A metabolic syndrome is a group of metabolic abnormalities which includes central obesity, elevated blood pressures, elevated triglycerides, decreased high-density lipoprotein cholesterol, and hyperglycemia (1). It increases the risk of developing cardiovascular disorder and stroke by three to ten times and the risk of diabetic Mellitus by tenfold (2). The new international diabetes federation (IDF) defines metabolic syndrome as central obesity (defined by waist circumference) plus any two of the four risk factors: low high-density lipoprotein (HDL) cholesterol, raised triglyceride, raised blood pressure, and/or raised fasting plasma glucose level (3).
Metabolic syndrome is a complex disorder that leads type 2 diabetes patients and cardiovascular disease (CVD) to be a twin global epidemic problem (3). Globally, 20–25% of the adult population and 70–80% of diabetes mellitus (DM) patients are estimated to have metabolic syndrome (4).
Metabolic syndrome is becoming a worldwide public health concern due to lifestyle changes, urbanization, decreasing levels of physical activity, increased intake of energy, and globalization (3–5). Metabolic syndrome among type 2 DM patients is a common condition in developed and developing countries. Its magnitude was 24% in Europe, 32% in the UK, 68.6% in Gahanna, 68.7%, and Nigeria (6–8). The pooled prevalence in sub-Saharan Africa was reported at 59.62% where the highest prevalence is observed in Ethiopia (61.1%) (5–10). Similarly, the magnitude varies in different parts of Ethiopia, 51.1% in north Ethiopia, 45.9% in southern Ethiopia Hawassa, 57% in North West Ethiopia Gondar (5, 11, 12).
Among all diabetic type two individuals, 80% also had metabolic syndrome (13). It is thought to be a driver of the modern-day epidemics of diabetes and cardiovascular disorder and has become a major public health challenge around the world (14) (1). In Africa, the prevalence of metabolic syndrome ranges from 17–25% (9). Metabolic syndrome increases the risk of developing non-communicable diseases, and the cost of treatment for non-communicable diseases. It will increase the economic burden of hypertension and other non-communicable diseases by 59–179% by 2020 (15). We can decrease and prevent it by simple lifestyle modifications like weight reduction and using an anti-atherogenic diet (15).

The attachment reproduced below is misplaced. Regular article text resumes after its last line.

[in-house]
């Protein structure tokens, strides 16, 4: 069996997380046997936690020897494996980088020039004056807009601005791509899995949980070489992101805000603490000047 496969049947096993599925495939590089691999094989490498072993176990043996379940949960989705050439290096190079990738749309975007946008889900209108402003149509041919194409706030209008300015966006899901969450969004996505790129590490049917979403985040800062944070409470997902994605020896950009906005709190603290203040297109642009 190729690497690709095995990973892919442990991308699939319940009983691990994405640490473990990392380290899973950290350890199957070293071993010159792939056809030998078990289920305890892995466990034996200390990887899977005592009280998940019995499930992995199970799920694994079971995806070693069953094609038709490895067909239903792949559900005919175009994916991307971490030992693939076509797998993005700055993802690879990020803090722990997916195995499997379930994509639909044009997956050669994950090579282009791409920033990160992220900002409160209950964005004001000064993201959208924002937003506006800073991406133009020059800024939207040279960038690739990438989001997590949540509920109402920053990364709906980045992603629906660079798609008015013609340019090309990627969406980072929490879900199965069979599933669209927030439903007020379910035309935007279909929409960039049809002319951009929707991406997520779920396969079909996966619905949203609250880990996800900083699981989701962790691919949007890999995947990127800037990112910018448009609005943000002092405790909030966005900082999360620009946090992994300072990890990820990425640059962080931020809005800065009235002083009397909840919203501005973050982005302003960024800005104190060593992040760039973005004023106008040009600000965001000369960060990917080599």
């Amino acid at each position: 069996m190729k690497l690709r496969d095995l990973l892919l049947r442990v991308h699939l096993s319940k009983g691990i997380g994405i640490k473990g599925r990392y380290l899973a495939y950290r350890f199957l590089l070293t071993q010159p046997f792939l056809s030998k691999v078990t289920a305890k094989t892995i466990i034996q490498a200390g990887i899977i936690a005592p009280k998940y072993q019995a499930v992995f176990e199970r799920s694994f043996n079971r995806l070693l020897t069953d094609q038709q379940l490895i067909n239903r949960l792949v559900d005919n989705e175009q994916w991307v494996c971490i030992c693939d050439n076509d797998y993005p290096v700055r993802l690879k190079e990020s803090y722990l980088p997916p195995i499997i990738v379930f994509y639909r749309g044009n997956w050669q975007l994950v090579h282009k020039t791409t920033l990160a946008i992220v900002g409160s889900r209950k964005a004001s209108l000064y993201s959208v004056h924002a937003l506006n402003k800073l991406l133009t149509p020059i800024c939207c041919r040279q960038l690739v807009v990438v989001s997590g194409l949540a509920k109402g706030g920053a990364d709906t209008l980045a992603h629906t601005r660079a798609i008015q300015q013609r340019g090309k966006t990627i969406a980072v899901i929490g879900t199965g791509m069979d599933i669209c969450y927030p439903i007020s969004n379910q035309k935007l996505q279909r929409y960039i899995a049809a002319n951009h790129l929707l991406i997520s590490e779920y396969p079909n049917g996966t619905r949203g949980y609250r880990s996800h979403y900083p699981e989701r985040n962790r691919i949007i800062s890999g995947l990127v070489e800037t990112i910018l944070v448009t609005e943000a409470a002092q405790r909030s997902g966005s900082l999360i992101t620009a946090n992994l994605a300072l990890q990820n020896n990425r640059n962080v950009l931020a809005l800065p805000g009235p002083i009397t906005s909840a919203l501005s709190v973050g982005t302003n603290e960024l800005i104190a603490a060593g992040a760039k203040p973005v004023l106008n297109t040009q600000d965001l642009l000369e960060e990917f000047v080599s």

The metabolic syndrome is known to be caused by insulin resistance or insulin resistancelinked obesity, a condition whereby the body’s cells are incapable of taking up glucose from the blood. Insulin resistancelinked to obesity is caused by a lack of regular exercise and poor dieting. Increasing age, smoking of cigarettes, alcohol intake, overweight, sedentary lifestyle, and family history of type 2 diabetes are also important risk factors (16).
Dietary changes, physical inactivity, rural to urban migration, industrial development, and genetic susceptibility are playing a substantial role in the spread of metabolic syndrome (Mets). Low HDL-C is the most prominent component of metabolic syndrome and females have an increased risk to develop metabolic syndrome in Ethiopia (12, 14, 17). Studies reported that Being female, consumption of red meat, sedentary leisure time activity, coffee intake, BMI ≥ 25 kg/m2, increased age, self-employment, completion of secondary school and above, having diabetes for over 5 years and poor glycemic control, physical inactivity, inadequate intake of fruits, family history, overweight, and obesity (12, 16, 18–20).
The burden of non-communicable diseases (NCDs) is growing at an alarming rate in developing countries including Ethiopia. Ethiopia has a very weak health system to control the NCDs which also have a high burden of communicable disease. Since its diagnosis and treatment are too expensive, more focus should be given to the upstream risk factors of metabolic syndrome. Even though studies are done to determine the prevalence and factors for metabolic syndrome, most of the studies conducted were a snapshot and subjected to design limitations. So that this case-control study was designed to determine the determinants of metabolic syndrome in southern Ethiopia.